Anyway, I don't personally drink chamomile tea. I don't generally drink tea of any kind. I might drink some chamomile tea in the future, but it's unlikely. I have short cropped hair and herbal teas and me don't get along. I don't wear leather sandals and glow over tinctures. What I'm saying is that I'm not an herbal tea guy. I'm not, but someone I know is. Who that person is is not clear at the moment, but just as there will surely be future enemies of the state, so I will come upon my future chamomile tea recipient. Make herbal tea, not war. It's less profitable, tea, but it's also sweeter. Chamomile especially: it smells like honey and apples.
Drying chamomile is easy. Drying most plants is easy. Look at the picture. It's worth 1000 words. Basically, you just tie it up with some twine or string and hang it upside down in a hot and dry place. Inside or outside, both work. Outside works faster. The sun is hot. Also, outside you get the added benefit of a cluster of upside down flowers blowing in the breeze. When we had those really severe winds recently, the day after the tornado whomped Springfield, my only solace upon looking at my garden being kicked around by the wind was a bunch of strung up chamomile blowing sideways. It's just cool to see flowers upside down.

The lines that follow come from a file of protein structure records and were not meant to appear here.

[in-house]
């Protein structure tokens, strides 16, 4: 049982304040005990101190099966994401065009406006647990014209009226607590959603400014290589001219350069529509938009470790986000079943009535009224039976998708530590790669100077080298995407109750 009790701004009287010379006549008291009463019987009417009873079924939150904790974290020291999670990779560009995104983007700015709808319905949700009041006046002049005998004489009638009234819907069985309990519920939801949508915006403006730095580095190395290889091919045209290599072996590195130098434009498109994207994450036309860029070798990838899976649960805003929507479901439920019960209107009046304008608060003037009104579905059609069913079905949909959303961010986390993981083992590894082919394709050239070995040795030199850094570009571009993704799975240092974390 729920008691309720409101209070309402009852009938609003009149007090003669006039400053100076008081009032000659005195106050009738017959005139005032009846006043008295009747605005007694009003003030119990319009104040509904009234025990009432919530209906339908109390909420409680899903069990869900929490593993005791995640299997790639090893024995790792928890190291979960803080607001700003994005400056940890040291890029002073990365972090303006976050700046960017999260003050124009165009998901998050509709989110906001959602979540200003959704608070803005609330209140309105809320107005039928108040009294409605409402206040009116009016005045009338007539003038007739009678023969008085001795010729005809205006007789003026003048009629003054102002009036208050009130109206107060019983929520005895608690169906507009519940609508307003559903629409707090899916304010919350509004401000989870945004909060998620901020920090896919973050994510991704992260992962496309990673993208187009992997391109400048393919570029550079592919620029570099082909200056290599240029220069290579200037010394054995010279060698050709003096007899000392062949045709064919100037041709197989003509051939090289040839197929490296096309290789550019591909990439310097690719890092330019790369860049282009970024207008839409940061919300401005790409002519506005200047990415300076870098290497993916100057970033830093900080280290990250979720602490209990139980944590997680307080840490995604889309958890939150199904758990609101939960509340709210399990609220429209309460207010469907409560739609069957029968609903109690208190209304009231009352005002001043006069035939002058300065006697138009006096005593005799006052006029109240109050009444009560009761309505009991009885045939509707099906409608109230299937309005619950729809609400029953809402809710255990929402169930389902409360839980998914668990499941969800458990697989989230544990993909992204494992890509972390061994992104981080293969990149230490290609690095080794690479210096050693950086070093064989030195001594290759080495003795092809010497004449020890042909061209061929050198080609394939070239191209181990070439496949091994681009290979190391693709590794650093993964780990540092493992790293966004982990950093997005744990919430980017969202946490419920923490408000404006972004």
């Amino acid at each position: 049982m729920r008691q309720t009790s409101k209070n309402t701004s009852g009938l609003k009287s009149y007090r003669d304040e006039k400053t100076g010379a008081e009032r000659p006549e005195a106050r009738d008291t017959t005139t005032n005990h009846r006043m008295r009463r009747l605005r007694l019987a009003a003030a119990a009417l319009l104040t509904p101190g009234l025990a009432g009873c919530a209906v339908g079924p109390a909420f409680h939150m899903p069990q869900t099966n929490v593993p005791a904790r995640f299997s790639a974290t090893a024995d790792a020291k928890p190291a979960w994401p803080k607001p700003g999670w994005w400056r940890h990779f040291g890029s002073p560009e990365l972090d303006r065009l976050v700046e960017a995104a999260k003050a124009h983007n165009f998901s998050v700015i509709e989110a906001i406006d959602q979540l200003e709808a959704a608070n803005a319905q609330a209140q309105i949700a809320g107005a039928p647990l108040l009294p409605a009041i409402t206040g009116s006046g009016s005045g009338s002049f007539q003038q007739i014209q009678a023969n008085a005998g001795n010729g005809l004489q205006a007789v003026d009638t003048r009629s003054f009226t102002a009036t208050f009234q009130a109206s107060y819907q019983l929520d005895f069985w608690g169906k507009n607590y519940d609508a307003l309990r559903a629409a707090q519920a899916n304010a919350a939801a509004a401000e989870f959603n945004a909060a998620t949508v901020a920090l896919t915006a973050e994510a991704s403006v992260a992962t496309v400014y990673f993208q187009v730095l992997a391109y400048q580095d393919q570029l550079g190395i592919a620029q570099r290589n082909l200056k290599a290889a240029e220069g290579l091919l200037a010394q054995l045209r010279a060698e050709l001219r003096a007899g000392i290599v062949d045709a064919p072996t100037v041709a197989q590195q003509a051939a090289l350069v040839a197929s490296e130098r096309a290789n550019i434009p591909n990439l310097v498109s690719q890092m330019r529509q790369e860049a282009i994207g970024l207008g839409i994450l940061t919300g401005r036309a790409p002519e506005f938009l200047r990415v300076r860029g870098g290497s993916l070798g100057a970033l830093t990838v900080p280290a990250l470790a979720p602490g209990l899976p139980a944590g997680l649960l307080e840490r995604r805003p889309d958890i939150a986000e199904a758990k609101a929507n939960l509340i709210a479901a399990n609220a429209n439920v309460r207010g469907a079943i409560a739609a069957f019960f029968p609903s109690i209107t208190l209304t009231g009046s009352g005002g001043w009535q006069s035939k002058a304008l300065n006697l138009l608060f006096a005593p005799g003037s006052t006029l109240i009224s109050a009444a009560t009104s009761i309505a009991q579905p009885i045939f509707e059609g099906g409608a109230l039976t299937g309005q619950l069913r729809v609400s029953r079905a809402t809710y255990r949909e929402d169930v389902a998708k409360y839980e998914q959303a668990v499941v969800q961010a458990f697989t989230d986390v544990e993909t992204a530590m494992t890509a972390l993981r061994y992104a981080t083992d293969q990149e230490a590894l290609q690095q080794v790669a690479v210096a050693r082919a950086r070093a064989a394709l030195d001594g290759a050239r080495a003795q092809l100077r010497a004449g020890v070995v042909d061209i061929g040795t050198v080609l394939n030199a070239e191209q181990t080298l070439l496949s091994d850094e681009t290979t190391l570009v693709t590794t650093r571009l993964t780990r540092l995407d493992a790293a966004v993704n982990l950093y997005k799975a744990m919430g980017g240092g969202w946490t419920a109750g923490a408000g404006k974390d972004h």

Finally, once your chamomile (or other plant) is dry, you merely take it inside and finish the process. This is a tiny jam jar, i.e. not of huge monetary value, but as a gift its value will be transformed into karmic value and amplify many hundred percent. It's all about home economics, kids. It's also about getting off the damn internet and doing something timeless. My brain was ten times happier when I snipped off the flowers to fill this jar than it was this morning when I diddled around on the boring facebook. Ten times, no less. So, instead of liking eight hundred status updates, why not make some herbal tea that you have no interest in drinking?